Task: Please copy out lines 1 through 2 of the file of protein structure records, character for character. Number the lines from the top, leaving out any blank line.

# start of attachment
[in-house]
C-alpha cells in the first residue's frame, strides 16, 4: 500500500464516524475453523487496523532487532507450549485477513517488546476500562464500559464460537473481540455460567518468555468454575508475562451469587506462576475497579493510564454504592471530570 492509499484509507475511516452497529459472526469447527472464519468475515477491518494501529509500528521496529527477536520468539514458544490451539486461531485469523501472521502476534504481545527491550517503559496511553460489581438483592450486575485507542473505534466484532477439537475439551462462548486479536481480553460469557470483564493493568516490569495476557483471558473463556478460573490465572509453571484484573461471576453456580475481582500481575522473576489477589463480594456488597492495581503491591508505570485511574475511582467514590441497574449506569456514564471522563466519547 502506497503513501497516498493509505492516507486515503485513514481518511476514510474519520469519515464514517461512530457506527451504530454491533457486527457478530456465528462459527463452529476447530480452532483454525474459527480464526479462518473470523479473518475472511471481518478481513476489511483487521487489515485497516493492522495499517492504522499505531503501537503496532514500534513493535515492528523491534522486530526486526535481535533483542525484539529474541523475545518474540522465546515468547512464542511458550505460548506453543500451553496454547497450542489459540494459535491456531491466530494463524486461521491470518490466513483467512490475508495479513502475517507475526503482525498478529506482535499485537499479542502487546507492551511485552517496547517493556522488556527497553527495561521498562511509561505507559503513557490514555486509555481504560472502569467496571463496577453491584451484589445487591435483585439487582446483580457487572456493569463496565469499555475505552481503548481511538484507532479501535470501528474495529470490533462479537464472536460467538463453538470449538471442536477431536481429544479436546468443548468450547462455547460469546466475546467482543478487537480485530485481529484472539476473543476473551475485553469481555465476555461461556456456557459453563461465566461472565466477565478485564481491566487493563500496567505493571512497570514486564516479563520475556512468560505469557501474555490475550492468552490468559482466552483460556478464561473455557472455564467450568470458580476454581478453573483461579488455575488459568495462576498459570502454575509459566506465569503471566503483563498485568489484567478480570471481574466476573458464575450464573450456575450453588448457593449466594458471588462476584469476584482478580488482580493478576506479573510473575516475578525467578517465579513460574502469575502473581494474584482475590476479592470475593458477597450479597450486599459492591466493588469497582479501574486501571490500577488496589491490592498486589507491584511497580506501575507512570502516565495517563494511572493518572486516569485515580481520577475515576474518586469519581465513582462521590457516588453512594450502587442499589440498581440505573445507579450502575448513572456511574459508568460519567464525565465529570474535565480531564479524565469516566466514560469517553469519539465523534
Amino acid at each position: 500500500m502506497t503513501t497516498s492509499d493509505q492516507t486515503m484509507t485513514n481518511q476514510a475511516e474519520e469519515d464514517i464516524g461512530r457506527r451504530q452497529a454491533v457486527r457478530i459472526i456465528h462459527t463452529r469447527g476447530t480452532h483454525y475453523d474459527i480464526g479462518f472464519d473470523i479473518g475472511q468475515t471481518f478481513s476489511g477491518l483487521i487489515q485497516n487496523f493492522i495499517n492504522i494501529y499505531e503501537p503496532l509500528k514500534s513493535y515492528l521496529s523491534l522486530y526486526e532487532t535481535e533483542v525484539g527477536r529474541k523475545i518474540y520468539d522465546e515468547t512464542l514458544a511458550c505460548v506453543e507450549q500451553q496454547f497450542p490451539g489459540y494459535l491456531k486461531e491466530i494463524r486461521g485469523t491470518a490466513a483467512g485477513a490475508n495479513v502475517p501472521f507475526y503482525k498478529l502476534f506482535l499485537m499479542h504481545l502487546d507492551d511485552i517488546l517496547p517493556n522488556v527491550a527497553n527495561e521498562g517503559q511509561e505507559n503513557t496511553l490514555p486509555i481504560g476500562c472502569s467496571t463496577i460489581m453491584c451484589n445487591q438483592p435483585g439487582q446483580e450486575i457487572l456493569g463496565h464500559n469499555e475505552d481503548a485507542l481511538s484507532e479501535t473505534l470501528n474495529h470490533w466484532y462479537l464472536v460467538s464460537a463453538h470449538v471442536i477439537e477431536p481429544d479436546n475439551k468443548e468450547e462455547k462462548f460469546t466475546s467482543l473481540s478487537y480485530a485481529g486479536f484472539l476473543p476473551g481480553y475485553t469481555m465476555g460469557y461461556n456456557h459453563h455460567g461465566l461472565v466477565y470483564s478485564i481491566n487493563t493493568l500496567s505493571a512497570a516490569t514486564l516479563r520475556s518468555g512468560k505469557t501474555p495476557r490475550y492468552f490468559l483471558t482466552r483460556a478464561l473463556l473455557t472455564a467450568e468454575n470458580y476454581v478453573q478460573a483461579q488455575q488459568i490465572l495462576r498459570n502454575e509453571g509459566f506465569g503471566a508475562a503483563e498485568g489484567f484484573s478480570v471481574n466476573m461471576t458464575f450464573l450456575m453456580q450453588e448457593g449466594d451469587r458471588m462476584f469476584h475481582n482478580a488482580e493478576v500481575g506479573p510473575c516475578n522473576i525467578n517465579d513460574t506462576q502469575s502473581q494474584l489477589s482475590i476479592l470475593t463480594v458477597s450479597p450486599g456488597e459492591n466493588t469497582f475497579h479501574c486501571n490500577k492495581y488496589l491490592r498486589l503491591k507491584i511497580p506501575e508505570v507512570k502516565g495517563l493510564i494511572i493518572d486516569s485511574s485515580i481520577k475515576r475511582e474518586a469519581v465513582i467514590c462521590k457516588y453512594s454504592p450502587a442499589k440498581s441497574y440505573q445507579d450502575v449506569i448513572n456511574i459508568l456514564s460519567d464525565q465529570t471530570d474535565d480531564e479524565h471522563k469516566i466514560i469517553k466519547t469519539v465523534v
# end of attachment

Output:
[in-house]
C-alpha cells in the first residue's frame, strides 16, 4: 500500500464516524475453523487496523532487532507450549485477513517488546476500562464500559464460537473481540455460567518468555468454575508475562451469587506462576475497579493510564454504592471530570 492509499484509507475511516452497529459472526469447527472464519468475515477491518494501529509500528521496529527477536520468539514458544490451539486461531485469523501472521502476534504481545527491550517503559496511553460489581438483592450486575485507542473505534466484532477439537475439551462462548486479536481480553460469557470483564493493568516490569495476557483471558473463556478460573490465572509453571484484573461471576453456580475481582500481575522473576489477589463480594456488597492495581503491591508505570485511574475511582467514590441497574449506569456514564471522563466519547 502506497503513501497516498493509505492516507486515503485513514481518511476514510474519520469519515464514517461512530457506527451504530454491533457486527457478530456465528462459527463452529476447530480452532483454525474459527480464526479462518473470523479473518475472511471481518478481513476489511483487521487489515485497516493492522495499517492504522499505531503501537503496532514500534513493535515492528523491534522486530526486526535481535533483542525484539529474541523475545518474540522465546515468547512464542511458550505460548506453543500451553496454547497450542489459540494459535491456531491466530494463524486461521491470518490466513483467512490475508495479513502475517507475526503482525498478529506482535499485537499479542502487546507492551511485552517496547517493556522488556527497553527495561521498562511509561505507559503513557490514555486509555481504560472502569467496571463496577453491584451484589445487591435483585439487582446483580457487572456493569463496565469499555475505552481503548481511538484507532479501535470501528474495529470490533462479537464472536460467538463453538470449538471442536477431536481429544479436546468443548468450547462455547460469546466475546467482543478487537480485530485481529484472539476473543476473551475485553469481555465476555461461556456456557459453563461465566461472565466477565478485564481491566487493563500496567505493571512497570514486564516479563520475556512468560505469557501474555490475550492468552490468559482466552483460556478464561473455557472455564467450568470458580476454581478453573483461579488455575488459568495462576498459570502454575509459566506465569503471566503483563498485568489484567478480570471481574466476573458464575450464573450456575450453588448457593449466594458471588462476584469476584482478580488482580493478576506479573510473575516475578525467578517465579513460574502469575502473581494474584482475590476479592470475593458477597450479597450486599459492591466493588469497582479501574486501571490500577488496589491490592498486589507491584511497580506501575507512570502516565495517563494511572493518572486516569485515580481520577475515576474518586469519581465513582462521590457516588453512594450502587442499589440498581440505573445507579450502575448513572456511574459508568460519567464525565465529570474535565480531564479524565469516566466514560469517553469519539465523534